Lecture 4 - funnel web spiders Flashcards Preview

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describe the spiders within Hexathelidae

> male hexathelidae spiders are the most medically important
> toxin type that is lethal to vertebrates are the delta toxins:
- inhibit tetrodotoxin -sensitive voltage-gated sodium channels by binding to site three
- slows inactivation, causes prolongation of action potential duration resulting in repetitive firing in automatic and motor nerve fibres
> antivenom for atrax/hadrochyche


describe Theraphosidae

> all species capable of causing notable envenomations are from Africa, asia or australia. no american species cause these effects
> subfamily:
- poecilotheriinae
- selenocosmiinae
> no antivenom


describe mygalomorphae

> group of basal spiders that include tarantulas and funnelwebs
> downward pointing chelicerae


describe mesothelae

> sister group to all other spiders
> retain many plesiomorphic characterisitcs
> long-thought to lack venom but recent evidence indicates otherwise


what are in the order araneae?

> mesothelae
> mygalomorphae
> aranemorphae


what are latrodectus?

> massive neurotransmitter release
> resulting in extremely painful muscle cramping including 'ironing board' stomach
> Antivenom made in australia and usa
> red backs


describe araneomorphae

> most derived spiders
> web builders
> inward facing fangs


describe neosparassus

> occupy unique ecologica niche
> fight instead of flight behaviour
> only huntsman spiders capable of causing clinically significant systemic envenomations
> feed exclusively on insects but venom also contains a unique vertebrate specific toxin that is used for defense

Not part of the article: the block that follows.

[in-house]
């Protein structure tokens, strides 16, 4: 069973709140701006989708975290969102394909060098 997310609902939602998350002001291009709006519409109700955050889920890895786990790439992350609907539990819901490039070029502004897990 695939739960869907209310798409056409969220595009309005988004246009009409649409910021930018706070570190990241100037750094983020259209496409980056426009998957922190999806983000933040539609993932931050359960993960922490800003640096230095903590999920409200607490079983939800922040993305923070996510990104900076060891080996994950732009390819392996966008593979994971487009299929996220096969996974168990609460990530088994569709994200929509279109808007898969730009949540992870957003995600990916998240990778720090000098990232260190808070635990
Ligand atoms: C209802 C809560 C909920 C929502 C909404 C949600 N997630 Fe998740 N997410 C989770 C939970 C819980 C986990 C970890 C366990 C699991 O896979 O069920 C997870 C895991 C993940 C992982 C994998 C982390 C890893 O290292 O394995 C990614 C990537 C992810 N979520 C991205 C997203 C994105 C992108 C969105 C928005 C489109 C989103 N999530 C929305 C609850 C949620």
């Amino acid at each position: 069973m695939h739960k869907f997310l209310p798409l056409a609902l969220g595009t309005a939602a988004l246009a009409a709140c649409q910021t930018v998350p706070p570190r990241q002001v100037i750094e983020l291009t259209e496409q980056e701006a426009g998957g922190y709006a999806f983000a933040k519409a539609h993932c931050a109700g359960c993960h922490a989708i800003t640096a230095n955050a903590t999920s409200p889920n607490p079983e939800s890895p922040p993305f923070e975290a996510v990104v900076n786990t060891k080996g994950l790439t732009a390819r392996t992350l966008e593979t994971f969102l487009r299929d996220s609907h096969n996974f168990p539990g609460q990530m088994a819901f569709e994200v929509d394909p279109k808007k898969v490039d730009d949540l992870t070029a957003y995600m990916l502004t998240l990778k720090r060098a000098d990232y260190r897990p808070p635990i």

> no antivenom


describe phoneutria

> priapism, loss of muscle control, severe pain, difficulty breathing and if its victim is not treated with anti-venom, death due to oxygen deprivation as a consequence of respiratory failure
> priapism causing toxins, if controlled, reduced and separated from other (lethal) toxins has significant potential as a new viagra
> antivenom in brazil


describe loxosceles

> tissue destroying venom
> mexican antivenom


Describe sicariidae

> pruduce sphingomyelinase
> destroy mylein sheaths


what is the evolutionary purpose of venoms?

> defence
> competitor deterrence
> prey capture


compare and contrast veno to poison

> poison
- a toxin that gains entry to the body via the gastrointestional tract, the respiratory tract of absorbtion through intact body layers (e.g., ciguatoxin). typically alkaloidal or other ring structures
> Venom:
- a toxin or mixture of toxins that normally gain access to the body by injection through the intact skin (e.g, by a fish spine or snake fang). typically proteins or peptides


Describe venom toxins

> complex mixtures
- proteins
- salts
- organic molecules
> proteins
- result of 'toxin recruitment events'
- source from diverse tissues
- toxin genes were amplified to obtain multigene families
- extensive neofunctionalisation